George Alexander, son of John and Elizabeth Munro (née Gunn) Cameron, was born on 23 July 1884 at Mount Duneed. He married Violet Maude Golightly on 27 May 1917. They had two children:
Joan — born on 29 May 1919, married Charles Olley, died on 8 May 2002, buried in the lawn section of the Highton Cemetery
Lorna — born on 5 March 1922, married Joe Eaton, died on 25 March 200l, buried in the rose garden of the Highton Cemetery
He was the longest serving South Barwon councillor from 1913 when he was elected unopposed until 1968. During this 55 years he served seven terms as president — 1918-19, 1927-29, 1938-39, 1944-45, 1950-51, 1953-54, and 1962-63. He was elected as a member of the Connewarre Hall Committee in 1921 when a fund was set up for a memorial hall. When the first tram to Belmont ran in December 1927 he declared the route open. He drove the last tram from Belmont in 1956. He was elected chairman of the Breamlea Foreshore and Reserve Committee when it began on 25 September 1959 and served until 6 November 1968.
Violet died on 2 May 1932 and was buried at the Queenscliff Cemetery. George died on 23 September 1970 and was buried with her.
When Ewing Blyth was 21 in 1853, he left Norwich England to come to Australia on the Earl of Charlemont. His name on the passenger list was Ewing Bligh. He had been accused of shooting the squire's bullock and was in fear of being deported as a convict. He had allowed his name to be incorrectly used so his whereabouts could not be easily traced. After the ship was wrecked, he repeated this event by shooting a bullock to feed the survivors off the ship. This beast belonged to James Tait who had settled at Tait's Point on Lake Connewarre and who later became his father-in-law.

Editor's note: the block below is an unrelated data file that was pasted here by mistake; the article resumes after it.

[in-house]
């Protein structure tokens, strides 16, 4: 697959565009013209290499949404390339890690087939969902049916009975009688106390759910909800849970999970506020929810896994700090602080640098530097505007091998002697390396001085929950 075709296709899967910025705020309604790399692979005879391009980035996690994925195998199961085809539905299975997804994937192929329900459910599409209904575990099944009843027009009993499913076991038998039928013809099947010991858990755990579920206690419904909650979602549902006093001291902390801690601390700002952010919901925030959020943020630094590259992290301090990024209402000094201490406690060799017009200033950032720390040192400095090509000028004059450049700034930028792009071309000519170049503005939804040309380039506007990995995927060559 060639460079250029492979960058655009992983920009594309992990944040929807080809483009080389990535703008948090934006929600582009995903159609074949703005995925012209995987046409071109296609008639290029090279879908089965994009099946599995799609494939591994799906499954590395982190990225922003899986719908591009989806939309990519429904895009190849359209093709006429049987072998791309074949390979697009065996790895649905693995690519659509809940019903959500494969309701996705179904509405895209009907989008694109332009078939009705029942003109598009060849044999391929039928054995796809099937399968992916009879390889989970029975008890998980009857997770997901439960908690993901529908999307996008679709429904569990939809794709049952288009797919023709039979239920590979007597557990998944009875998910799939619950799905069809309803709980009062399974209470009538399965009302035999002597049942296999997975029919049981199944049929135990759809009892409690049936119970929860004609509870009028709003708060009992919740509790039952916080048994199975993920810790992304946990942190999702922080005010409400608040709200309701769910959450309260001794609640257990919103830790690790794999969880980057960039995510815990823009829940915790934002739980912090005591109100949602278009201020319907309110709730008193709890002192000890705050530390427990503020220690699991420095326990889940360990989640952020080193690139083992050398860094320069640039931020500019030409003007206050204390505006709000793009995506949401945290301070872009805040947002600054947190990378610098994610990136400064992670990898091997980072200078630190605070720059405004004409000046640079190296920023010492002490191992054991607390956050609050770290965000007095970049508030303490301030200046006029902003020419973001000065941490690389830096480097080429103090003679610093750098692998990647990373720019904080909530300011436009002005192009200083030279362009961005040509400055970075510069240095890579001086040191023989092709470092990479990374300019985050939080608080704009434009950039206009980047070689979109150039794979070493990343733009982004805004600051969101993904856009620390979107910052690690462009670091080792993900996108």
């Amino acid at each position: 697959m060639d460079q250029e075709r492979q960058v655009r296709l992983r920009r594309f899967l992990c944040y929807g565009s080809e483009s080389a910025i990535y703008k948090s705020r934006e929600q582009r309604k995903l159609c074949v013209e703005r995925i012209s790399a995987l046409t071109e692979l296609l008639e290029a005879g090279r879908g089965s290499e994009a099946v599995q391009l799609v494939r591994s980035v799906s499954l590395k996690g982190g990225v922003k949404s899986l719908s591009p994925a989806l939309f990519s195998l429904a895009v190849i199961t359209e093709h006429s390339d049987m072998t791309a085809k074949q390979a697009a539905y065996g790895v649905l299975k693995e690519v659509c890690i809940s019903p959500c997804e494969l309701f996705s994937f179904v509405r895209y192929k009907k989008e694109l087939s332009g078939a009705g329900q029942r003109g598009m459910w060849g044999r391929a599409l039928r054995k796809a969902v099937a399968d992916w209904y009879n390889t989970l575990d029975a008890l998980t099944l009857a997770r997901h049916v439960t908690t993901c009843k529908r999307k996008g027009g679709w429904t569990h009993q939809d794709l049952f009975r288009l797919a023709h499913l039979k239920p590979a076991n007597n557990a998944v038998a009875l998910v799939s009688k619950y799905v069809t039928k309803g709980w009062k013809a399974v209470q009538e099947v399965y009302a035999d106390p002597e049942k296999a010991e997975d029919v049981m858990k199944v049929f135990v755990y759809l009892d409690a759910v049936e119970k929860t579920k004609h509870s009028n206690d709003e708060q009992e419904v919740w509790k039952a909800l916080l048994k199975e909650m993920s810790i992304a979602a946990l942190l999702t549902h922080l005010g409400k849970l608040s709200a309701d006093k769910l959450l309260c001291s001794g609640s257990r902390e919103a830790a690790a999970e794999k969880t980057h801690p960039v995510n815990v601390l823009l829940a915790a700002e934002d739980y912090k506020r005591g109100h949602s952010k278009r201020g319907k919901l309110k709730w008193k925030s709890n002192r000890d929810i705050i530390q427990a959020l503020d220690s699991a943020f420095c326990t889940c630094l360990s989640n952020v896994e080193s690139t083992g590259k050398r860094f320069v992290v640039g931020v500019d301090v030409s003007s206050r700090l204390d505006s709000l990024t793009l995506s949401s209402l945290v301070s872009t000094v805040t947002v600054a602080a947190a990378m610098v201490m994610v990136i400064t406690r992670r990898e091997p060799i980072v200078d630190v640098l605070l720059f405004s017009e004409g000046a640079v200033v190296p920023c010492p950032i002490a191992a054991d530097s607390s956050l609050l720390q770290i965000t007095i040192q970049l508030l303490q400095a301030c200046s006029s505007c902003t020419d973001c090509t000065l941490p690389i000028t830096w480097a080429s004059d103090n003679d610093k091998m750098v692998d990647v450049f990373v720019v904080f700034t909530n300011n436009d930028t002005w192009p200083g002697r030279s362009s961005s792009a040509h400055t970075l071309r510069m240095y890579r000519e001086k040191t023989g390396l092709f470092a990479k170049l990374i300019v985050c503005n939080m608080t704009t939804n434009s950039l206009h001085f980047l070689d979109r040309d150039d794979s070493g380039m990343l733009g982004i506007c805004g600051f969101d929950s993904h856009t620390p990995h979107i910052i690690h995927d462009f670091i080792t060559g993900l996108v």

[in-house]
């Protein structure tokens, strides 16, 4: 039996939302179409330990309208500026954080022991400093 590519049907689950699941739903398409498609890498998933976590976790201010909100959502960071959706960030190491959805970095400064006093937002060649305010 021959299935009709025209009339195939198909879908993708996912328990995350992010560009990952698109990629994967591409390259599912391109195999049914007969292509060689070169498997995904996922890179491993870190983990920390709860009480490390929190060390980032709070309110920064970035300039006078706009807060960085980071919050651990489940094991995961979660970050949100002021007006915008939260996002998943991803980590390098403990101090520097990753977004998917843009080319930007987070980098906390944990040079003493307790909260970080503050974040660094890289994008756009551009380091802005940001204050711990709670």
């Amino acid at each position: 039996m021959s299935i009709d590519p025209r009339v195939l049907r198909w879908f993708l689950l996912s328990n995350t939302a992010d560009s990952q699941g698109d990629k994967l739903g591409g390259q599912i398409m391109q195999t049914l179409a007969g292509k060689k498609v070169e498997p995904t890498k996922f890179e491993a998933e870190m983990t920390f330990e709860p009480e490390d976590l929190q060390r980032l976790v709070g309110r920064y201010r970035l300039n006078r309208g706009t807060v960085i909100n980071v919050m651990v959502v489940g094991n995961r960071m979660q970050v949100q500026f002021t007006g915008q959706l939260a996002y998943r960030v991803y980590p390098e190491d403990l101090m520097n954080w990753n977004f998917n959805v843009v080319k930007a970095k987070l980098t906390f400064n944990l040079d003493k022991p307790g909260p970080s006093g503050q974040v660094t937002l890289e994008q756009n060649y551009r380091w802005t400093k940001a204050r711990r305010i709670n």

Ewing Blyth gained work in the district and two years later married Agnes, the 16 year old daughter of James Tait at Connewarre. They spent all their lives living in Lake Road on the banks of the Barwon River. Their family of five boys and six girls were:
James Tait Blyth — born 20 September 1860 in Connewarre, died 26 Jun 1943 in Preston aged 83, buried in the Presbyterian section of the Mount Duneed Cemetery
Frances Blyth — born 31 July 1862, married William Spencer 1888, died 19 March 1940 Geelong
Ellen Blyth — born 29 October 1864 in Connewarre, married John Elijah Kempton 1888, died 19 May 1953 Geelong
Benjamin Blyth — born 1 April 1867, married Ann Ford 1895, died 24 November 1918
Ewing John Blyth — born 1869 at Connewarre, married Emma Isabella Taylor 1905, died 26 October 1951 at Flinders
Robert Ewing Blyth — born 1872, married Elisabeth Ann Martin Cameron 1896, died 1949
Mary Ann Blyth — born on 5 November 1874, married John Ford 1897, died 1945 in Geelong
Elizabeth Blyth (Bessie) — born 1877 at Mount Duneed, died 1898
Agnes Blyth — born 1879 at Mount Duneed, married Charles Marriott Burt, died 24 November 1952
Annie Blyth — born 1882 at Mount Duneed, died 22 May 1914 at Geelong
Alexander Tait Blyth — born 1884 in Mount Duneed, married Esther Hannah Challis in 1910, died 1970 in Connewarre
Ewing was a South Barwon Shire councillor serving from 1874 until 1875.
Agnes died on 25 February 1920 and is buried in the Church of England section of the Mount Duneed Cemetery. Ewing died on 1 June 1925 and is buried with her. Their daughter Annie who died on 22 May 1914 is buried with them. Ewing Blyth Drive, a road which runs south from the Barwon Heads Hotel, is named after him. Many of their descendants still live in the district.
James Noble, eldest son of William and Jane (née Gray) Noble, was born in 1821 in County Tyrone, Ireland. He was the first of his family to arrive in the colony in 1840 at the age of 19 on the ship Ferguson. He initially set up business as a grocer. He was followed to the colony by his brothers John and William and sister Mary Jane in 1848. Two other brothers, George and Charles, and his father William came later. His mother died in County Tyrone, Ireland on 29 April 1855. Two sisters did not emigrate. He invested in vast amounts of real estate in the Geelong district and other areas as they were opened up for farming. He also had many business interests.
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Barwon Heads History